Table I. Pigment physical properties. Property Kaolin A Kaolin B Kaolin C Calcium Carbonate GE Brightness 86.4 86.9 87.3 96.1 Sedigraph PSD % 39 52 64 56 < 2 [micro]m Table II. Coating formulations. Starch 1 2 3 4 5 Kaolin A 100 0 0 0 80 Kaolin B 0 0 0 90 0 Kaolin C 0 100 80 0 0 Calcium Carbonate 0 0 20 10 20 Table III. Sheet property measurement results. Coating # 1 2 3 4 5 Calender Pressure (kN/m) 107 39 85 104 206 Brightness 67.9 69.5 69.8 69.0 68.8 Hunter b 6.6 6.2 6.2 6.4 6.5 Printer's Opacity 85.9 87.1 86.8 86.1 85.8 Parker Print-Surf 1.62 1.82 1.69 1.63 1.55 S10 Roughness ([micro]m) Print Gloss 44.9 54.8 55.4 51.5 46.8 Table IV. Overall qualities. Coating # 1 2 3 4 5 Overall Quality A 0.8 3.8 4.2 2.7 2.0 Overall Quality B 0.8 1.2 1.7 1.3 1.3 Table V. Standardized coefficients for the pigment formulation parameter effects on the overall qualities. Parameter Quality Function A Quality Function B Kaolin PSD @ 2 0.95 0.6 mm % [CaCO.sub.3] 0.3 0.78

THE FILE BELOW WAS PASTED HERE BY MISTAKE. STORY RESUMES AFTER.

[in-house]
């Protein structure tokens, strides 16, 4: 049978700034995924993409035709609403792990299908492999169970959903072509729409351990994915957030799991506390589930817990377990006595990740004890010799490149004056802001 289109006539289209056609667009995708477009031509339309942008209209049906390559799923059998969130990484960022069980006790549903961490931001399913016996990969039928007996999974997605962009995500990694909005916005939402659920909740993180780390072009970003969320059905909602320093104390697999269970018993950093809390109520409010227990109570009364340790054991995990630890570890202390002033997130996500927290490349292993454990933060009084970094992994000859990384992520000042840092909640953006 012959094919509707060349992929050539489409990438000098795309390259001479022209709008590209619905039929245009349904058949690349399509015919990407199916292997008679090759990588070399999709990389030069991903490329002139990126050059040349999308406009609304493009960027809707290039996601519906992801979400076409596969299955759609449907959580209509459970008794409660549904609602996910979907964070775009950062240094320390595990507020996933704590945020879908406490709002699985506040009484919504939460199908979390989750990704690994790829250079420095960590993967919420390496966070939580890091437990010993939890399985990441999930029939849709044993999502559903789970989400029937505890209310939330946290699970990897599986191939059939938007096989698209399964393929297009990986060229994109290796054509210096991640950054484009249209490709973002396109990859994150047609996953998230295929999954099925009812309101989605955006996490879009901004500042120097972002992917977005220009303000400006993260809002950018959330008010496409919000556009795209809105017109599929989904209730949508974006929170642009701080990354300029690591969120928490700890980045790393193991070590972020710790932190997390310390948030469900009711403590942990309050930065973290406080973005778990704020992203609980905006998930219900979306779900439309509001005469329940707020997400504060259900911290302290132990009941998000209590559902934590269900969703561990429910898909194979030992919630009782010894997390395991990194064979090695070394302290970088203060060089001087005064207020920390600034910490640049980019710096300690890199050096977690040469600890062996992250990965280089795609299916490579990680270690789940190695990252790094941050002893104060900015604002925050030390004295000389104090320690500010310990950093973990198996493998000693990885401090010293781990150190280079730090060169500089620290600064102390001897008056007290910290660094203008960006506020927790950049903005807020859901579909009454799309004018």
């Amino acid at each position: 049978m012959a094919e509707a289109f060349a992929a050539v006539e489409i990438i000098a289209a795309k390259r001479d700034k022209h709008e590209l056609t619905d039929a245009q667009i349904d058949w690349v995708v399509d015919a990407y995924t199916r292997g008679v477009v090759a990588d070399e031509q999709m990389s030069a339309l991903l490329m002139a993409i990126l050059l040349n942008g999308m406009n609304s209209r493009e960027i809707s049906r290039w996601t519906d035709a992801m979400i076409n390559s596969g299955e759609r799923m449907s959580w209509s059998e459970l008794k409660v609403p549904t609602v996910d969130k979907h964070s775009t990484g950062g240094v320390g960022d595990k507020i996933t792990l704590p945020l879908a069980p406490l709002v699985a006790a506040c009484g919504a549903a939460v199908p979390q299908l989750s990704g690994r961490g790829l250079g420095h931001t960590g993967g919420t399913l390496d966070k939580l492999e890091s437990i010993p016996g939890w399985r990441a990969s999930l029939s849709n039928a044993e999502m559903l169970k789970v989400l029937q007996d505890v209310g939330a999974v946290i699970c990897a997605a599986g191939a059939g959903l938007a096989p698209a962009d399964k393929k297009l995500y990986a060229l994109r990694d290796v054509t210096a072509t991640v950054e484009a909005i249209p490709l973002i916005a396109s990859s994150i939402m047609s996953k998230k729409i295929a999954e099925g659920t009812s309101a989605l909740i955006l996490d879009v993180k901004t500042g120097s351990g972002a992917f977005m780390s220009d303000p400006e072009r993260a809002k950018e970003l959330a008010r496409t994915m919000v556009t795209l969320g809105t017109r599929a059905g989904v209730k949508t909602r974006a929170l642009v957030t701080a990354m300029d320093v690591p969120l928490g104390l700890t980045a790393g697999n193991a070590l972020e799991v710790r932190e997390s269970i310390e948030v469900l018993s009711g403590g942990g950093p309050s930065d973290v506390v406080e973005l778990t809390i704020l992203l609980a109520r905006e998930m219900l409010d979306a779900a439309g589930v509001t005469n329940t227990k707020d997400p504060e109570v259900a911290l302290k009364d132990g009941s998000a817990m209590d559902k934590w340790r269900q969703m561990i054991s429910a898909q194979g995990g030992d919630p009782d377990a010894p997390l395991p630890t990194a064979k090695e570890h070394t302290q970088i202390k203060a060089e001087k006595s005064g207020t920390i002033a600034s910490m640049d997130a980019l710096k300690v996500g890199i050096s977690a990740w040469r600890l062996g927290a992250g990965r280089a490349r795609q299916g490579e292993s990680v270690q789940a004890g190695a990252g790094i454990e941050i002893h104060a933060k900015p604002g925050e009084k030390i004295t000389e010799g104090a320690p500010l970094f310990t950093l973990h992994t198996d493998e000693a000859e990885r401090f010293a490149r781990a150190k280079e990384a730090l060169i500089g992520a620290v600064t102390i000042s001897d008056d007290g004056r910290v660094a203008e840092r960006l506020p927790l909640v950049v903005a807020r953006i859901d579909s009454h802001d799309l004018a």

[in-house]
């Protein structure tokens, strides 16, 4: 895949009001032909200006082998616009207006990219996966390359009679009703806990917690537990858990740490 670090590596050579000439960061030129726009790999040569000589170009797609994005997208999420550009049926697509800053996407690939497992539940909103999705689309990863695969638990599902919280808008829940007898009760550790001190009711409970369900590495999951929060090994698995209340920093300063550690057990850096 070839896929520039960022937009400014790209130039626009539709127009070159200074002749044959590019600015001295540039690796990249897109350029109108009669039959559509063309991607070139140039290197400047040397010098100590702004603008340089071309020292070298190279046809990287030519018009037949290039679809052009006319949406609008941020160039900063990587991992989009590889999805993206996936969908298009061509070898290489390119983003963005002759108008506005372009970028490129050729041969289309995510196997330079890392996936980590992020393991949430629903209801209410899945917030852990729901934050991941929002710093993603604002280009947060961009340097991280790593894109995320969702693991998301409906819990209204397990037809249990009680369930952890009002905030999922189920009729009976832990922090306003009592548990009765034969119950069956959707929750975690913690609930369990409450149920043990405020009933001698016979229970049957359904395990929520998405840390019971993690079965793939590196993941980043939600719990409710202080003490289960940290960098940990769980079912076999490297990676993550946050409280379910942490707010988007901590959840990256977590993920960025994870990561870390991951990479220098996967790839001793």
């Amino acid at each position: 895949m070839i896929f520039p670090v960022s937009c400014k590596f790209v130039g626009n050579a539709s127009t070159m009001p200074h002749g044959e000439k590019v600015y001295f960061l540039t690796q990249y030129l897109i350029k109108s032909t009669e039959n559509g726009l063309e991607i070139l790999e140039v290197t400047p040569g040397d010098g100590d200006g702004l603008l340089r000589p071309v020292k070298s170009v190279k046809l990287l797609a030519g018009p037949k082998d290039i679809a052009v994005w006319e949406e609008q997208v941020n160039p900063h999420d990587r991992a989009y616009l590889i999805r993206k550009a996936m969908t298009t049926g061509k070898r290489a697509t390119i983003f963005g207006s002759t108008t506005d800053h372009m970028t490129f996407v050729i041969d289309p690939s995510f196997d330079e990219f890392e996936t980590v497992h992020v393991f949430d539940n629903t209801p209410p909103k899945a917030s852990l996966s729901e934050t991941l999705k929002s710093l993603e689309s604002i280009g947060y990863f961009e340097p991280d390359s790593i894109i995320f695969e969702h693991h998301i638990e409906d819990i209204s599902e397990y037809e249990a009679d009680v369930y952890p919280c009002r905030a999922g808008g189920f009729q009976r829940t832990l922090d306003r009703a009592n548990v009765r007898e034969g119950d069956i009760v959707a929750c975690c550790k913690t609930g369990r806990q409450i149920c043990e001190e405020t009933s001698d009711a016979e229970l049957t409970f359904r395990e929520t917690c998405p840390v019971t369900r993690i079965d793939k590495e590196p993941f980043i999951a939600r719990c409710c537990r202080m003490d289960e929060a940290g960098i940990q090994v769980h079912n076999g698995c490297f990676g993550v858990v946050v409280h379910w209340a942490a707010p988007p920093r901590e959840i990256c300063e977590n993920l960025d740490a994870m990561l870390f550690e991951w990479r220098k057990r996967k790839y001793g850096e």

The author would like to acknowledge the contribution of Susan F. Boss in gathering market information.
1. "2001 Coated Printing Papers Survey," American Forest and Paper Association, Washington, D.C., USA, August 2002.
2. Personal communication, Martin Glass, EMGE & Co., Truro, Cornwall, United Kingdom, October 2002.
3. "Fisher Pulp and Paper Database," Fisher International, Inc., Norwalk, CT, USA, 1999.
4. "Quality Function Deployment: Integrating Customer Requirements into Product Design," Yoji Akao (editor), Productivity Press, Inc., New York, NY, USA, May 1990.
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|Title Annotation:||Practical Solutions|
|Publication:||Solutions - for People, Processes and Paper|
|Date:||May 1, 2003|